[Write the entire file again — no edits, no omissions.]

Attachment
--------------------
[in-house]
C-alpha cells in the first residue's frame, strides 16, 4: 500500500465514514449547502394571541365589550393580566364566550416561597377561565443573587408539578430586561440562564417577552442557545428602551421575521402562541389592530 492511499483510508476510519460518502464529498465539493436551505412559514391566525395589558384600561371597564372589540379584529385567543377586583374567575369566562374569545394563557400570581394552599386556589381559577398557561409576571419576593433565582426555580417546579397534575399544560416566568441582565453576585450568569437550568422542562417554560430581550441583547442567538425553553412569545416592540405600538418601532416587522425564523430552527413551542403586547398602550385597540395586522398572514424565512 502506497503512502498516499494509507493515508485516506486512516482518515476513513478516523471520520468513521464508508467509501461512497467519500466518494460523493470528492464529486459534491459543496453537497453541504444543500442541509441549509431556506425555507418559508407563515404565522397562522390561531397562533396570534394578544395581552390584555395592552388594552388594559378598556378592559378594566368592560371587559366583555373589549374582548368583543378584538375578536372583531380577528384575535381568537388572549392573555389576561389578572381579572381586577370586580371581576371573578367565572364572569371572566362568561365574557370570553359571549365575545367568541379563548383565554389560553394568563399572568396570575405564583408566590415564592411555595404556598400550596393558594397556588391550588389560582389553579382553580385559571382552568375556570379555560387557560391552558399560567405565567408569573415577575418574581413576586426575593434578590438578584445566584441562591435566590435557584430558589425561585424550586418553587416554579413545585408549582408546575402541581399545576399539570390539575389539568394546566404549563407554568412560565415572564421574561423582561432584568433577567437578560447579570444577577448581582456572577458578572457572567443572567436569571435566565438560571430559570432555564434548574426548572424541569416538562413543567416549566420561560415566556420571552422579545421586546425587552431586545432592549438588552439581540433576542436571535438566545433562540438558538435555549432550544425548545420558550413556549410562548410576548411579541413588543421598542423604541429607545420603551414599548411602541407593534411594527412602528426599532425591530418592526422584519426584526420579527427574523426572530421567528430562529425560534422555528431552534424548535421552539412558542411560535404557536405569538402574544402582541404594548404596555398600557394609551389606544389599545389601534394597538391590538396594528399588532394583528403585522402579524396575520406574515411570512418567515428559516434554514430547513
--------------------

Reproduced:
[in-house]
C-alpha cells in the first residue's frame, strides 16, 4: 500500500465514514449547502394571541365589550393580566364566550416561597377561565443573587408539578430586561440562564417577552442557545428602551421575521402562541389592530 492511499483510508476510519460518502464529498465539493436551505412559514391566525395589558384600561371597564372589540379584529385567543377586583374567575369566562374569545394563557400570581394552599386556589381559577398557561409576571419576593433565582426555580417546579397534575399544560416566568441582565453576585450568569437550568422542562417554560430581550441583547442567538425553553412569545416592540405600538418601532416587522425564523430552527413551542403586547398602550385597540395586522398572514424565512 502506497503512502498516499494509507493515508485516506486512516482518515476513513478516523471520520468513521464508508467509501461512497467519500466518494460523493470528492464529486459534491459543496453537497453541504444543500442541509441549509431556506425555507418559508407563515404565522397562522390561531397562533396570534394578544395581552390584555395592552388594552388594559378598556378592559378594566368592560371587559366583555373589549374582548368583543378584538375578536372583531380577528384575535381568537388572549392573555389576561389578572381579572381586577370586580371581576371573578367565572364572569371572566362568561365574557370570553359571549365575545367568541379563548383565554389560553394568563399572568396570575405564583408566590415564592411555595404556598400550596393558594397556588391550588389560582389553579382553580385559571382552568375556570379555560387557560391552558399560567405565567408569573415577575418574581413576586426575593434578590438578584445566584441562591435566590435557584430558589425561585424550586418553587416554579413545585408549582408546575402541581399545576399539570390539575389539568394546566404549563407554568412560565415572564421574561423582561432584568433577567437578560447579570444577577448581582456572577458578572457572567443572567436569571435566565438560571430559570432555564434548574426548572424541569416538562413543567416549566420561560415566556420571552422579545421586546425587552431586545432592549438588552439581540433576542436571535438566545433562540438558538435555549432550544425548545420558550413556549410562548410576548411579541413588543421598542423604541429607545420603551414599548411602541407593534411594527412602528426599532425591530418592526422584519426584526420579527427574523426572530421567528430562529425560534422555528431552534424548535421552539412558542411560535404557536405569538402574544402582541404594548404596555398600557394609551389606544389599545389601534394597538391590538396594528399588532394583528403585522402579524396575520406574515411570512418567515428559516434554514430547513